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|Title: ||Exploratory learning for wireless networking|
|Authors: ||Sturgeon, Thomas|
|Supervisors: ||Allison, Colin|
|Issue Date: ||30-Nov-2010|
|Abstract: ||This dissertation highlights the importance of computer networking education and the challenges in
engaging and educating students. An exploratory learning approach is discussed with reference to
other learning models and taxonomies. It is felt that an exploratory learning approach to wireless
networks improves student engagement and perceived educational value.
In order to support exploratory learning and improve the effectiveness of computer networking
education the WiFi Virtual Laboratory (WiFiVL) has been developed. This framework enables
students to access a powerful network simulator without the barrier of learning a specialised systems
programming language. The WiFiVL has been designed to provide “anytime anywhere” access to a
self-paced or guided exploratory learning environment.
The initial framework was designed to enable users to access a network simulator using an HTML
form embedded in a web page. Users could construct a scenario wherein multiple wireless nodes were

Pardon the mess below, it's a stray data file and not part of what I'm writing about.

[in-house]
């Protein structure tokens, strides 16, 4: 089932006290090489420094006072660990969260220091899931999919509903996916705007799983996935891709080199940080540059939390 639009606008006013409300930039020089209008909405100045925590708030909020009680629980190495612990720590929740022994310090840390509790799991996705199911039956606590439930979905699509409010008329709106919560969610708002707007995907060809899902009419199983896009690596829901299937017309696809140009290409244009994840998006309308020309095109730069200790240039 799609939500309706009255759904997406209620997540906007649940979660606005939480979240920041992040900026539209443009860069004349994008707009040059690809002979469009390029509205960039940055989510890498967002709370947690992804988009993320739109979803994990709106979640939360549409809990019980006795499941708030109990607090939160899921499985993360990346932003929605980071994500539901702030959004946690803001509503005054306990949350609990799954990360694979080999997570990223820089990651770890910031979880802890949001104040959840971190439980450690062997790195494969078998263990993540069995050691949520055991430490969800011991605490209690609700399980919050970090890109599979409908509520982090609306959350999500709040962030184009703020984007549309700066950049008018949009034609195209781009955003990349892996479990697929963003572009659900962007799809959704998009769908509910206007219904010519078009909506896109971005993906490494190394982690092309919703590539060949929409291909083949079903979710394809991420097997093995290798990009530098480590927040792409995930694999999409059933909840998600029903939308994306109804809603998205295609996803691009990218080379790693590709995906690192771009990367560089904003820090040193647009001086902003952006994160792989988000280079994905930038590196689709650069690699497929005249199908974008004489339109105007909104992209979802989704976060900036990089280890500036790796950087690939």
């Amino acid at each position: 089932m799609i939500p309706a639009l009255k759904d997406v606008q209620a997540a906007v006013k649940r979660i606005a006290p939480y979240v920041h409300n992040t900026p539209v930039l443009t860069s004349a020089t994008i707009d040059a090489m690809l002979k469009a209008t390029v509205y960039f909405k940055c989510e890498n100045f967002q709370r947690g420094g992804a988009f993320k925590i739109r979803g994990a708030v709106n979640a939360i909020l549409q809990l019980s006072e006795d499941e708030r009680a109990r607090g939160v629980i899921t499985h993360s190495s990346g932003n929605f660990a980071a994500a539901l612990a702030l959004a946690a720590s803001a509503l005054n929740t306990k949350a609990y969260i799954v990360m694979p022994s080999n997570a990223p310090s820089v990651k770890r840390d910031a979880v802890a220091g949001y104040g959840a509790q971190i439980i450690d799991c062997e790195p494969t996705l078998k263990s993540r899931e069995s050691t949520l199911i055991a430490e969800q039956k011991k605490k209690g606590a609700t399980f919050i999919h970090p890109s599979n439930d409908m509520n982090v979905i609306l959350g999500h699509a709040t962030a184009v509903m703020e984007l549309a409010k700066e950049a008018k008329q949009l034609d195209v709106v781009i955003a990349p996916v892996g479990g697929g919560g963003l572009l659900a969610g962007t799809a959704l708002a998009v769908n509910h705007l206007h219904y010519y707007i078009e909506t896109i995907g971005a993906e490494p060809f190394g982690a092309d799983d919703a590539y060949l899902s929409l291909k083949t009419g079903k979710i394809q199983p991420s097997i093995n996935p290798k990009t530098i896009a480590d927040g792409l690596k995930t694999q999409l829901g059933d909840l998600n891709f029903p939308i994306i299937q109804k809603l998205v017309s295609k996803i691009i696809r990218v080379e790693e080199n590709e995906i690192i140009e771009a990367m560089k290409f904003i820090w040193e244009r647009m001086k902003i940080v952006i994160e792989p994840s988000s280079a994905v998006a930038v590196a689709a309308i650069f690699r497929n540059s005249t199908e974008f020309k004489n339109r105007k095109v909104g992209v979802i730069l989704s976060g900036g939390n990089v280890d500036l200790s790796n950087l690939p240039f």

situated. Traffic links between the nodes were also specified using the form interface. The scenario is
then translated into a portable format, a URL, and simulated using the WiFiVL framework detailed in
this dissertation. The resulting simulation is played back to the user on a web page, via a Flash
This initial approach was extended to exploit the greater potential for interaction afforded by a Rich
Internet Application (RIA), referred to as WiFiVL II.
The dissertation also details the expansion of WiFiVL into the realm of 3-dimensional, immersive,
virtual worlds. It is shown how these virtual worlds can be exploited to create an engaging and
educational virtual laboratory for wireless networks. Throughout each development the supporting
framework has been re-used and has proved capable of supporting multiple interfaces and views.
Each of the implementations described in this dissertation has been evaluated with learners in
undergraduate and postgraduate degrees at the University of St Andrews. The results validate the
efficacy of a virtual laboratory approach for supporting exploratory learning for wireless networks.|
|Other Identifiers: ||uk.bl.ethos.554186|
|Publisher: ||University of St Andrews|
|Appears in Collections:||Computer Science Theses|
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